Wait, isn't this the opposite of what I posted last week!? Well, I think it's important to have a look at what everyone involved has to say. My personal conclusions about writing for free haven't changed, but this article by Mathew Ingram is a rebuttal of (or at least a reply to) the recent New York Times piece.
As more than one person pointed out during the debate on Twitter that followed the publication of the piece, there have always been people willing to write for nothing —the barriers to entry are just a lot lower now. To some, that is a great thing, a democratization of content that allows anyone to reach a potential audience, but to others these writers who work for free are like virtual “scabs” crossing a picket line and endangering the livelihood of other writers.
I don't disagree with Mathew at all - in fact I even describe the circumstances around which I personally support writing for free. And yes, of course writers have always worked for free or for little money; I've often espoused my belief that if you are writing fiction for the sole purpose of making money you probably shouldn't be writing.
Having said that, though, I didn't quite see the original article's core complaint as 'we shouldn't write for free', but rather 'we shouldn't be expected to work for free'. If you offer your services for free, or negotiate after the fact, that's different. Being approached by a business to give up free work so they can make a profit, though? I'm not entirely sure. Exposure isn't quite quid pro quo.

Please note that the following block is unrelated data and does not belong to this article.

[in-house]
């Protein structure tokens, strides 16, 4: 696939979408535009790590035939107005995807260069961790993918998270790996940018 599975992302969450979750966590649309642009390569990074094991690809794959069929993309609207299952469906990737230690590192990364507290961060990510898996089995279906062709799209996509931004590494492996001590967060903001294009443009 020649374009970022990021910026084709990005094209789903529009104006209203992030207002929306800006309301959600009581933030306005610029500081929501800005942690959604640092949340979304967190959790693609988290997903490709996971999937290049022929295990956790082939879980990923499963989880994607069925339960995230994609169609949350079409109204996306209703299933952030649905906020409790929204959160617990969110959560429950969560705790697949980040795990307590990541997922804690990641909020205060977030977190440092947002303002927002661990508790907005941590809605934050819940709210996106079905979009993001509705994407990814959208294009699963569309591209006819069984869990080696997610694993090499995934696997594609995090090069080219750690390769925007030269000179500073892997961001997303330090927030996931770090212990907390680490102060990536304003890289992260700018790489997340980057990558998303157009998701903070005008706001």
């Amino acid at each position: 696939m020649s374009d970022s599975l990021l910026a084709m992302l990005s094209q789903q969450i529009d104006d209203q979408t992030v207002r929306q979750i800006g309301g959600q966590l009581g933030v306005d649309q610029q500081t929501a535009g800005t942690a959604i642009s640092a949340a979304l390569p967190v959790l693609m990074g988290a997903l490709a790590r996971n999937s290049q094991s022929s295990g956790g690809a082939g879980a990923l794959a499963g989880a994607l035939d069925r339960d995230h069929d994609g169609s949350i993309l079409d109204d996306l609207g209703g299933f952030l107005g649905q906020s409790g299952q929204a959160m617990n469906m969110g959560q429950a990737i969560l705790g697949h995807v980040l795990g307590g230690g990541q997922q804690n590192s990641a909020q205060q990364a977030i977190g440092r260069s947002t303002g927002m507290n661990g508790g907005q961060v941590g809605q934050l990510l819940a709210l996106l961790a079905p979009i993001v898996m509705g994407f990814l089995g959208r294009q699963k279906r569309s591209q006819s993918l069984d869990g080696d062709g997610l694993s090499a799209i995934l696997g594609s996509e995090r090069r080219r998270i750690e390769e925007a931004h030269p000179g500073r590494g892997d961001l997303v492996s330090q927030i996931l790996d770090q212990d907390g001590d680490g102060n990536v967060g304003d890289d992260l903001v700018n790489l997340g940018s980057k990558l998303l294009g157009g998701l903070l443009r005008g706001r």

A number of people tried to argue that publishers are the ones who set the price for things, and they are ruining the industry by not paying writers — although even Kreider admits in his piece that most of the people asking him to do things for free have little or no money. But the point is that this view of the industry gets things exactly backwards: the reality is that media or content broadly speaking has gone from being primarily supply-driven to almost totally demand-driven, and that has changed the economics in some fundamental ways.
It's a worthwhile read, so check it out in full here: http://paidcontent.org/2013/10/28/no-writing-for-free-isnt-slavery-and-other-misconceptions-about-the-economics-of-online-media/